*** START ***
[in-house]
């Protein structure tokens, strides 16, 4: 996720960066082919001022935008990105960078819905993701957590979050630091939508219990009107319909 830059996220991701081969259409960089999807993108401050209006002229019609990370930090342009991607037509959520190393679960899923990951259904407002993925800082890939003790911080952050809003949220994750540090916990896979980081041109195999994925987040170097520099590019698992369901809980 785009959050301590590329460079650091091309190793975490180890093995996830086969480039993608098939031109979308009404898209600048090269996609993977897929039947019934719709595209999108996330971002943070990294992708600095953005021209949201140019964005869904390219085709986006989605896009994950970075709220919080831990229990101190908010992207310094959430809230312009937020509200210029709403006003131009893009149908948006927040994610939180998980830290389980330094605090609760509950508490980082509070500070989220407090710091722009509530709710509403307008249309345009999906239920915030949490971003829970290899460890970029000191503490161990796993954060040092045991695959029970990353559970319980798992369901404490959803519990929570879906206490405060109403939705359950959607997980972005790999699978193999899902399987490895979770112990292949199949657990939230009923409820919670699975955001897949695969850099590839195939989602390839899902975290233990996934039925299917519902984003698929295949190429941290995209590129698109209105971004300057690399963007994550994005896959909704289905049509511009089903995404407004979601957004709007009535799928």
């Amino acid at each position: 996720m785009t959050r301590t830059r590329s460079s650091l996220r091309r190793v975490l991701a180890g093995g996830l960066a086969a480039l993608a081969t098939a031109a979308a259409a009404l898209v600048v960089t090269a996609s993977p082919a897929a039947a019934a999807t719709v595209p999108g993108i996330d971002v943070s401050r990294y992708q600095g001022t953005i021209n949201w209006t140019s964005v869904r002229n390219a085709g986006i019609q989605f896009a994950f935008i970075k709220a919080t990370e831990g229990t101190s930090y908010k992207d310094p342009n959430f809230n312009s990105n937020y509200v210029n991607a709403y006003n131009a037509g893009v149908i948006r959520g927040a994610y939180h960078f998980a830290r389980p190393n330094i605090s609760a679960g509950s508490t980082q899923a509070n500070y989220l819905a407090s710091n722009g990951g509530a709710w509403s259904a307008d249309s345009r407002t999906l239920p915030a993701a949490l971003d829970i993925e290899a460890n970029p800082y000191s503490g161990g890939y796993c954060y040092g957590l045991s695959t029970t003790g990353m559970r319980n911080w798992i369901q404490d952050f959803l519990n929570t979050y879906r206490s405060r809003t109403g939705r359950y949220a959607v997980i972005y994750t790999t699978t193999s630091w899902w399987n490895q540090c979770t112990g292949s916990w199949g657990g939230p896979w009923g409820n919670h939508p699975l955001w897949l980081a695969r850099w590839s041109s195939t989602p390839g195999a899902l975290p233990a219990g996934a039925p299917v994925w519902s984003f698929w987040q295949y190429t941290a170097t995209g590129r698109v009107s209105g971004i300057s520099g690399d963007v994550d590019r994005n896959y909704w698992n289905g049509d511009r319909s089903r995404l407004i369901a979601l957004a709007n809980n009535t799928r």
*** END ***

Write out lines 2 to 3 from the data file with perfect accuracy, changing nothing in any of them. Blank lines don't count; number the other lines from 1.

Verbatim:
């Protein structure tokens, strides 16, 4: 996720960066082919001022935008990105960078819905993701957590979050630091939508219990009107319909 830059996220991701081969259409960089999807993108401050209006002229019609990370930090342009991607037509959520190393679960899923990951259904407002993925800082890939003790911080952050809003949220994750540090916990896979980081041109195999994925987040170097520099590019698992369901809980 785009959050301590590329460079650091091309190793975490180890093995996830086969480039993608098939031109979308009404898209600048090269996609993977897929039947019934719709595209999108996330971002943070990294992708600095953005021209949201140019964005869904390219085709986006989605896009994950970075709220919080831990229990101190908010992207310094959430809230312009937020509200210029709403006003131009893009149908948006927040994610939180998980830290389980330094605090609760509950508490980082509070500070989220407090710091722009509530709710509403307008249309345009999906239920915030949490971003829970290899460890970029000191503490161990796993954060040092045991695959029970990353559970319980798992369901404490959803519990929570879906206490405060109403939705359950959607997980972005790999699978193999899902399987490895979770112990292949199949657990939230009923409820919670699975955001897949695969850099590839195939989602390839899902975290233990996934039925299917519902984003698929295949190429941290995209590129698109209105971004300057690399963007994550994005896959909704289905049509511009089903995404407004979601957004709007009535799928």
């Amino acid at each position: 996720m785009t959050r301590t830059r590329s460079s650091l996220r091309r190793v975490l991701a180890g093995g996830l960066a086969a480039l993608a081969t098939a031109a979308a259409a009404l898209v600048v960089t090269a996609s993977p082919a897929a039947a019934a999807t719709v595209p999108g993108i996330d971002v943070s401050r990294y992708q600095g001022t953005i021209n949201w209006t140019s964005v869904r002229n390219a085709g986006i019609q989605f896009a994950f935008i970075k709220a919080t990370e831990g229990t101190s930090y908010k992207d310094p342009n959430f809230n312009s990105n937020y509200v210029n991607a709403y006003n131009a037509g893009v149908i948006r959520g927040a994610y939180h960078f998980a830290r389980p190393n330094i605090s609760a679960g509950s508490t980082q899923a509070n500070y989220l819905a407090s710091n722009g990951g509530a709710w509403s259904a307008d249309s345009r407002t999906l239920p915030a993701a949490l971003d829970i993925e290899a460890n970029p800082y000191s503490g161990g890939y796993c954060y040092g957590l045991s695959t029970t003790g990353m559970r319980n911080w798992i369901q404490d952050f959803l519990n929570t979050y879906r206490s405060r809003t109403g939705r359950y949220a959607v997980i972005y994750t790999t699978t193999s630091w899902w399987n490895q540090c979770t112990g292949s916990w199949g657990g939230p896979w009923g409820n919670h939508p699975l955001w897949l980081a695969r850099w590839s041109s195939t989602p390839g195999a899902l975290p233990a219990g996934a039925p299917v994925w519902s984003f698929w987040q295949y190429t941290a170097t995209g590129r698109v009107s209105g971004i300057s520099g690399d963007v994550d590019r994005n896959y909704w698992n289905g049509d511009r319909s089903r995404l407004i369901a979601l957004a709007n809980n009535t799928r």